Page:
The "Gambler"

If you've ever wondered about that horrible appendage on the back of 61-2777 was all about, here's the story for you. Lee Sisselsky, an engineer at Lockheed has sent some details and comments. The photos are from the USAF.

From August to December, 1991, I flew on "The Gambler", flight testing the GE Aerospace entry of SAWS (Silent Attack Warning System), a scanning 4-color IR Threat Warning system in direct competition against similar systems by Texas Instruments and Loral.

All three systems were mounted on the tail can and contractor team members like myself operated our systems from three 4-bay wide support equipment and data collection racks that were located mid-ship. Flight testing was conducted out of Holloman AFB at White Sands Missile Range where F-15's launched AIM-5G missiles (guidance disabled) directly at the Gambler while we crossed our fingers and collected IR sensor data.

It was the most exciting experience of my 30-year career.

Lee Sisselsky

"The Gambler" -- August 1991"

GE system is on top
TI system is lower left
Loral system is lower right.
(and lot's of room in there for more)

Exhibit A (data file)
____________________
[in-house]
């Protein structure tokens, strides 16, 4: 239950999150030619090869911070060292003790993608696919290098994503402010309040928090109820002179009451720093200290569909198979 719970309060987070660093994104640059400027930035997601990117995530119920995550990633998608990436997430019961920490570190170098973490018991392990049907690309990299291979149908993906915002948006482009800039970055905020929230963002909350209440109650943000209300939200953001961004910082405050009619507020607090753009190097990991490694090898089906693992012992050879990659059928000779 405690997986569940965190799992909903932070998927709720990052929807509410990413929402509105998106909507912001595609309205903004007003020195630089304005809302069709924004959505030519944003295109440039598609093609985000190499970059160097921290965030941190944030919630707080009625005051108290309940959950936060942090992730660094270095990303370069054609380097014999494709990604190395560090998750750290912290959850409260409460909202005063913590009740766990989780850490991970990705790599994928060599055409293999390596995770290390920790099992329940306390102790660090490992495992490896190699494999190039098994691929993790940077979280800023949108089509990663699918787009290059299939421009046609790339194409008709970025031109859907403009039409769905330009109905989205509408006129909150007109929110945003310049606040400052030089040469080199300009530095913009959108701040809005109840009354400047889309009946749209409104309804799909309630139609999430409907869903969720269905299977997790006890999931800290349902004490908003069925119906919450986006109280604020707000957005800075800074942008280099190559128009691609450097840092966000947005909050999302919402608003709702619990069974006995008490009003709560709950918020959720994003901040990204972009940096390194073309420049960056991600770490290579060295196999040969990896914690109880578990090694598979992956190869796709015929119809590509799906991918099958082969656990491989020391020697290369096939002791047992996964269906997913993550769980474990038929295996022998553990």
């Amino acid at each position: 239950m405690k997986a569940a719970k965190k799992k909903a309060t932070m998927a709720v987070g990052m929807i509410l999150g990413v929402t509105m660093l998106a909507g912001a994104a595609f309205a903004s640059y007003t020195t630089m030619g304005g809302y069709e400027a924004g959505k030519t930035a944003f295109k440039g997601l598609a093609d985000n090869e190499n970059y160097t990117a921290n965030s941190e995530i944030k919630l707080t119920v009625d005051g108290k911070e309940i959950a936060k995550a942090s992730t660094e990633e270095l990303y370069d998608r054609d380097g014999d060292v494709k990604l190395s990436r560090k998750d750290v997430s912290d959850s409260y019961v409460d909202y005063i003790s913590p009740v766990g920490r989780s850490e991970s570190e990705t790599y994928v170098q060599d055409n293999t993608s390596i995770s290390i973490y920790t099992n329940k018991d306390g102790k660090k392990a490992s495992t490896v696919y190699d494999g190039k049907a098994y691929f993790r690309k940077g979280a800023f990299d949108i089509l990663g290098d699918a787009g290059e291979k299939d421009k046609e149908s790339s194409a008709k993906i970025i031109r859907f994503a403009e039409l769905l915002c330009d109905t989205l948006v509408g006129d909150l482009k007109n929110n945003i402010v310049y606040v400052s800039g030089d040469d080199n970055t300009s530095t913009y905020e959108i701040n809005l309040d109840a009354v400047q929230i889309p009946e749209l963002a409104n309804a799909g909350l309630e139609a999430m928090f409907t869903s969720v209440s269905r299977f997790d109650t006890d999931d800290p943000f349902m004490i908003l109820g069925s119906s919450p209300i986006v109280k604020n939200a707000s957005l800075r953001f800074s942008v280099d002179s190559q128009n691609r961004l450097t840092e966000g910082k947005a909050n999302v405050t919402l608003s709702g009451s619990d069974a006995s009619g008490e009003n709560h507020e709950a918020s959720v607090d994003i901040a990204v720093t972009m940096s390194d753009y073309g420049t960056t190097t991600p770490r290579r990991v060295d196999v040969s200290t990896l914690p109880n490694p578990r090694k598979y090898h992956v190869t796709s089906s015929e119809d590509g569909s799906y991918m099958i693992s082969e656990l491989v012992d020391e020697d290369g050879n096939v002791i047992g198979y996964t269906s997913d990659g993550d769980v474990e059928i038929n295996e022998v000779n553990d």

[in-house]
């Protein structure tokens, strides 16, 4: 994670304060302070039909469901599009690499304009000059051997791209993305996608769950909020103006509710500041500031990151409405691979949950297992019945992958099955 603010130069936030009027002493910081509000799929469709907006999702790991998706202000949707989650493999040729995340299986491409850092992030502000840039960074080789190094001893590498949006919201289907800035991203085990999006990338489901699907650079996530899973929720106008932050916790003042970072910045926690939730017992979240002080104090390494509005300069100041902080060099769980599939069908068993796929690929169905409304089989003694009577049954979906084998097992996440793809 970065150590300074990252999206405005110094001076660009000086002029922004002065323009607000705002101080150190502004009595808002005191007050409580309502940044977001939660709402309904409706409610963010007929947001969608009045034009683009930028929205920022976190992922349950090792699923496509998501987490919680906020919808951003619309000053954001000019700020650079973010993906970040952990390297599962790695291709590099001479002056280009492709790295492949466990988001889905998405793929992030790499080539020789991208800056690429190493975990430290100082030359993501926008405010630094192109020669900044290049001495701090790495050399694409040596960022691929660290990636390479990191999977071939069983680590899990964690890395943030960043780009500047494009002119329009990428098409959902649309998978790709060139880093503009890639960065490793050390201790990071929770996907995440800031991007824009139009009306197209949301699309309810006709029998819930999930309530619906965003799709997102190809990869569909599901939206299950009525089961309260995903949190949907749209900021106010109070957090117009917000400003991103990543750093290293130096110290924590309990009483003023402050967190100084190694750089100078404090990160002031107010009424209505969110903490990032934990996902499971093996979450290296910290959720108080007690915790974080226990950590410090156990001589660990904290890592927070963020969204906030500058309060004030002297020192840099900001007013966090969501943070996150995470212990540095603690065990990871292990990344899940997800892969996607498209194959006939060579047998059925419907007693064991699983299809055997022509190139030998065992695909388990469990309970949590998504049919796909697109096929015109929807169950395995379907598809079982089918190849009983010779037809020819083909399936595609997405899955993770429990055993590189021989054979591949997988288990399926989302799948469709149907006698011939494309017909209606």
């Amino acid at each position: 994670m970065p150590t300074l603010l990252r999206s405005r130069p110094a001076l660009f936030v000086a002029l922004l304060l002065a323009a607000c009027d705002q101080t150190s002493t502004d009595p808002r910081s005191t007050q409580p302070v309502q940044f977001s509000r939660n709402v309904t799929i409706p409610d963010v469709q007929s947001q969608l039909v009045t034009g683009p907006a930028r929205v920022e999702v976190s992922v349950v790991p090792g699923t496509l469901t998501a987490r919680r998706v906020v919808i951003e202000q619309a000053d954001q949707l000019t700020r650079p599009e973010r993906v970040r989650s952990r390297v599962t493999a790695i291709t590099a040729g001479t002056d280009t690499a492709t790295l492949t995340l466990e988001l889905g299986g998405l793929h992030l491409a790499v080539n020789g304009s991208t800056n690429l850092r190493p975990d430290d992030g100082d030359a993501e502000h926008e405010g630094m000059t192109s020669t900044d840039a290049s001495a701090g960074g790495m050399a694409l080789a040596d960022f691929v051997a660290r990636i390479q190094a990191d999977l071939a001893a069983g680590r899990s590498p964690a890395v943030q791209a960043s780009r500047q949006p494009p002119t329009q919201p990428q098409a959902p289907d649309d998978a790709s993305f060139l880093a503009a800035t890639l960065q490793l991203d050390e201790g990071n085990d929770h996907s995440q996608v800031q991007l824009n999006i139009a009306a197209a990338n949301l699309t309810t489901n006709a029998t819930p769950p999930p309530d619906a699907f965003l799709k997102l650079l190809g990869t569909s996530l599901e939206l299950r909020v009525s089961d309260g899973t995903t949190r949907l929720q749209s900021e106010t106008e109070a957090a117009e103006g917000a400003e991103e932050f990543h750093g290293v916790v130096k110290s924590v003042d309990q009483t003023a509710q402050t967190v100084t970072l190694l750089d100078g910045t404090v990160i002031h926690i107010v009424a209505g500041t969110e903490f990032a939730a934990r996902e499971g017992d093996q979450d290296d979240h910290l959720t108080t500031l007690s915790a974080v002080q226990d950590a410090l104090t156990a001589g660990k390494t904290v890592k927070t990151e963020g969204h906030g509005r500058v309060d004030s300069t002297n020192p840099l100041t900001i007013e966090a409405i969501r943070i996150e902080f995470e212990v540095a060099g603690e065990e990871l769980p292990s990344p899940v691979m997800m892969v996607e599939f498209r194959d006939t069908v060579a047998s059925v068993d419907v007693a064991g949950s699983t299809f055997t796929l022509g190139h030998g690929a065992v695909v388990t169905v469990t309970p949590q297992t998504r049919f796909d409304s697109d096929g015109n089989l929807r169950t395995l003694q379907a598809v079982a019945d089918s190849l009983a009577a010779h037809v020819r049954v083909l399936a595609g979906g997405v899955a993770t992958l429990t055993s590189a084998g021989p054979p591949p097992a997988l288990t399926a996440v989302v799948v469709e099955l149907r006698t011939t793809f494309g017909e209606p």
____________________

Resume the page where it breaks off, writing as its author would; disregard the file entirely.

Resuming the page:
Sensors Up Close

GE system is on top
Loral system is lower right / TI system is lower left
(and lot's of room in there for more)

4950 TW SAWS Patch
Safety considerations dictated that the probability of impact from AIM-5G test shots be less than 0.000001.

The C-141 is in the F-15 cross-hairs and the little equation on the patch points out that 0.000001 is not zero.

GE's Patch
"Saw blade" from GE "meatball" around circumference and our home base of Utica located on map of NY State.

Loral's Patch

SAWS: A passive infrared, wide-angle missile warning system to provide long-range, multi-spectral hemispherical warning of launches and trajectories of surface-to-air and air-to-air missiles. NOTE: A "second generation" SAWS is being developed, which uses MULTICOLOR SPECTRAL and track processing algorithms to detect threats in high background clutter environment, while limiting false alarms to less than 1 per hour.

Less than ONE PER HOUR seems like plenty!

Last Updated:6/1/2023